DPW’s Black Caucus, Milwaukee Election Officials Tear Into Vos’ Voter Fraud Lies



By christinalieffring

November 9, 2020

DPW Black caucus chair: “When misleading ads, disparate legislative policies, and voter intimidation doesn’t work, they trot out voter fraud.”

After Assembly Speaker Robin Vos announced Friday that he’s directing the Assembly Committee on Campaigns and Elections to investigate how the election was administered, particularly Milwaukee’s central count, Milwaukee officials and Black Democratic Party leaders did not mince words when countering his baseline claims. 

“Republicans have worked to suppress Black votes for years,” said Michelle Bryant, chair of the Democratic Party of Wisconsin’s Black Caucus, in a statement Sunday. “When misleading ads, disparate legislative policies, and voter intimidation doesn’t work, they trot out voter fraud. Like clockwork, members of the GOP, both locally and nationally, have no shame in constantly trying to insinuate that African Americans and urban voters are inherently dishonest when it comes to voting.” 

The statement raised the history of suppressing Black voters and how hard the community has had to fight to access their right to vote. 

“African Americans have had to fight and claw for every piece of voter protection law ever created,” said Bryant. “Black women weren’t even able to participate in voting, in earnest and unencumbered, until the 1965 Voting Rights Act, which was passed a mere 56 years ago. That occurred during my lifetime.” 

Bryant’s statement pointed not only to historic efforts to suppress voting, but an incident that happened just this year. 

“African Americans aren’t out rigging systems to delay the timely delivery of mail-in ballots. Black people didn’t create fake voting ballot drop boxes to deceive American voters and we certainly don’t control legislatures, that could have made the voting process safer, simpler and timelier in reporting,” she said. “So if Vos wants to investigate voter fraud or irregularities, I have some suggestions. Look in a mirror and then look at your party. Black voters and Wisconsin deserve better leadership than this.”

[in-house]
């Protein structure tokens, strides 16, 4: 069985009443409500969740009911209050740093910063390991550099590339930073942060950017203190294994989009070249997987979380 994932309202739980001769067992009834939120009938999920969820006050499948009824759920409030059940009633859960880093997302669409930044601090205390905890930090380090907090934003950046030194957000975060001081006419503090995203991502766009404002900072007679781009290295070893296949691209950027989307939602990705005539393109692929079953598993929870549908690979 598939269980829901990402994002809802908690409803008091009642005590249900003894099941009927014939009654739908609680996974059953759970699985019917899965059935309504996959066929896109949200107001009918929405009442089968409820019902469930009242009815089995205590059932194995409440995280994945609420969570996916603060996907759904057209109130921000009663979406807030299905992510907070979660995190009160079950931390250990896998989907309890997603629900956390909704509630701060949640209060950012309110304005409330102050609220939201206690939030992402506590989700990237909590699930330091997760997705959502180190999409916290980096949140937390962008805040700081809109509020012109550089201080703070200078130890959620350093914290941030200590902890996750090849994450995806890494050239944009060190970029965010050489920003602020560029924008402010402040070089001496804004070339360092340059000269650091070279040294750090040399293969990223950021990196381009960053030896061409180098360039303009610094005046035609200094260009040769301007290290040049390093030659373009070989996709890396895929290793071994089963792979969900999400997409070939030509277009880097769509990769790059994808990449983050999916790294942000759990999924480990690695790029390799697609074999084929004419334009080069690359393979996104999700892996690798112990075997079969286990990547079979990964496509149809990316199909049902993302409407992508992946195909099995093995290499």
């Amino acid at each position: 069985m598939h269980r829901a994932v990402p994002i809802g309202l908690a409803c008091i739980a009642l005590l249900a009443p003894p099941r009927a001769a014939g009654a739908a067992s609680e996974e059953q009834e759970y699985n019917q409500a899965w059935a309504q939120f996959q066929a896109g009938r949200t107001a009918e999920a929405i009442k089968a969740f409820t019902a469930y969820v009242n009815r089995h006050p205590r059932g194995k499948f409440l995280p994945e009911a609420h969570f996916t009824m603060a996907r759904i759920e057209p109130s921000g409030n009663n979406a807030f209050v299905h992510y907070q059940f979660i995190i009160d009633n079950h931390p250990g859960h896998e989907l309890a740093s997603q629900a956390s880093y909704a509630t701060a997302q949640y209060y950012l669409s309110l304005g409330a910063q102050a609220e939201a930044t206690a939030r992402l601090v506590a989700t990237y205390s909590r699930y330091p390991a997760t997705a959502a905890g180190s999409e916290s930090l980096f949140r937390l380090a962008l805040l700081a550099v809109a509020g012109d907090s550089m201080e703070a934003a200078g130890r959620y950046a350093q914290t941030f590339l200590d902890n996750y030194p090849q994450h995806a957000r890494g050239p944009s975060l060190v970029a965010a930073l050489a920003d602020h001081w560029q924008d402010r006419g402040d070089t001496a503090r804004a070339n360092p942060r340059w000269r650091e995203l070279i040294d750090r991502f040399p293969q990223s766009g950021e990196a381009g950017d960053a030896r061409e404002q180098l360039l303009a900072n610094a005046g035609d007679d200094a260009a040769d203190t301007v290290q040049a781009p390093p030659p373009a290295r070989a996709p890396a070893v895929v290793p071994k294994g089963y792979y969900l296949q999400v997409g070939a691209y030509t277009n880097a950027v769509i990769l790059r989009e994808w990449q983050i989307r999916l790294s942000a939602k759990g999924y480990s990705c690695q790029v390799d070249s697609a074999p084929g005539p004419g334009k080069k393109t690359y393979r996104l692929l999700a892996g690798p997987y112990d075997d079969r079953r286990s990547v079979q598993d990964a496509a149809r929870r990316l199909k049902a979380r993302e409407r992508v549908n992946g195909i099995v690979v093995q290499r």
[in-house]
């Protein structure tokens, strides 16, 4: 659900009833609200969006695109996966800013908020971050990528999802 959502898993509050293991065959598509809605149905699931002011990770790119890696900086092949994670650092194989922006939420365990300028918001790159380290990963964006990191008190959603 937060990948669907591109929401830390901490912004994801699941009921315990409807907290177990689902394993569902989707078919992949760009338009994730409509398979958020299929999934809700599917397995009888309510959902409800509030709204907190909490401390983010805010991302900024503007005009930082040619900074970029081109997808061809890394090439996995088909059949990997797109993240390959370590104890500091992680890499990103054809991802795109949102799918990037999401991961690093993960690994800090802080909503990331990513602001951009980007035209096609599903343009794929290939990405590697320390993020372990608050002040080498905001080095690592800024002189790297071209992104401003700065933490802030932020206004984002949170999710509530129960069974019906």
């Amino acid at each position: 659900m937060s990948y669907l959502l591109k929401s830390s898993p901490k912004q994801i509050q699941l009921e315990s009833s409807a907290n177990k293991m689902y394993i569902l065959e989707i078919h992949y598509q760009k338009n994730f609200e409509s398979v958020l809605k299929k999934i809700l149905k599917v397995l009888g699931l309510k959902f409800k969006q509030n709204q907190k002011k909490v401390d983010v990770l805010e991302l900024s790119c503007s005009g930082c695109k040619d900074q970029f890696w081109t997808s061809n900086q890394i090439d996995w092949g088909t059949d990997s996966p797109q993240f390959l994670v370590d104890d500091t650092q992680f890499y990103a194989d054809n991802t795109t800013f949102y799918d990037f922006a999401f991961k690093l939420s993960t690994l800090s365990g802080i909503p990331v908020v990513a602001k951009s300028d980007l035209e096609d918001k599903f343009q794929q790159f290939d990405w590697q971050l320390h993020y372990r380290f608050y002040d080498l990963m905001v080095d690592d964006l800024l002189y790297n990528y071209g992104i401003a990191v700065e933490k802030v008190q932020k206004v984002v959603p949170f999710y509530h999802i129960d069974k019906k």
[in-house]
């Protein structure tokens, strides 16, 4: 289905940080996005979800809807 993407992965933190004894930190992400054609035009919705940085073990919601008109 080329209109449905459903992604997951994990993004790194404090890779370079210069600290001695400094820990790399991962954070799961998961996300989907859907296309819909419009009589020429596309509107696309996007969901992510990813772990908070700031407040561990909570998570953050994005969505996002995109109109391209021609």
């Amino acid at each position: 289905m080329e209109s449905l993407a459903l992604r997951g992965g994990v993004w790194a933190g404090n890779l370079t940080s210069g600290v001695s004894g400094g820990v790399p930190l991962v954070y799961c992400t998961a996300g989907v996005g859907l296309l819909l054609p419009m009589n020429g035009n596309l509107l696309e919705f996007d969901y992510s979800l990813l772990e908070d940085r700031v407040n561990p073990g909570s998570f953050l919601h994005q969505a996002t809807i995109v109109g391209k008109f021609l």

Rep. LaKeshia Myers (D-Milwaukee) pointed to Vos’ assertion in 2018 that, “if you took Madison and Milwaukee out of the state election formula, we would have a clear majority” as evidence of his aversion to urban voters. 

“I will not stand by and allow criticism of any Wisconsin voter, regardless of their city of residence,” Myers wrote in a statement. “Perpetuating falsehoods of impropriety is an assault on our democracy. And using public dollars to fund a political witch hunt is sorely un-American. I urge the speaker to focus on the next session and support passage of legislation that would allow absentee ballots to be counted prior to Election Day.”

Milwaukee Election Commission Executive Director Claire Woodall-Vogg told the Milwaukee Journal Sentinel that singling out Milwaukee’s central count was “absurd and insulting.”

“Our central count was open, transparent, well-organized, and made up of nearly 70 election workers from Rep. Vos’ own Republican Party,” said Woodall-Vogg in reference to the mail location were absentee ballots are counted in Milwaukee.

Over the course of 20 hours, Milwaukee’s central count was able to process and tally almost 170,000 absentee ballots. 




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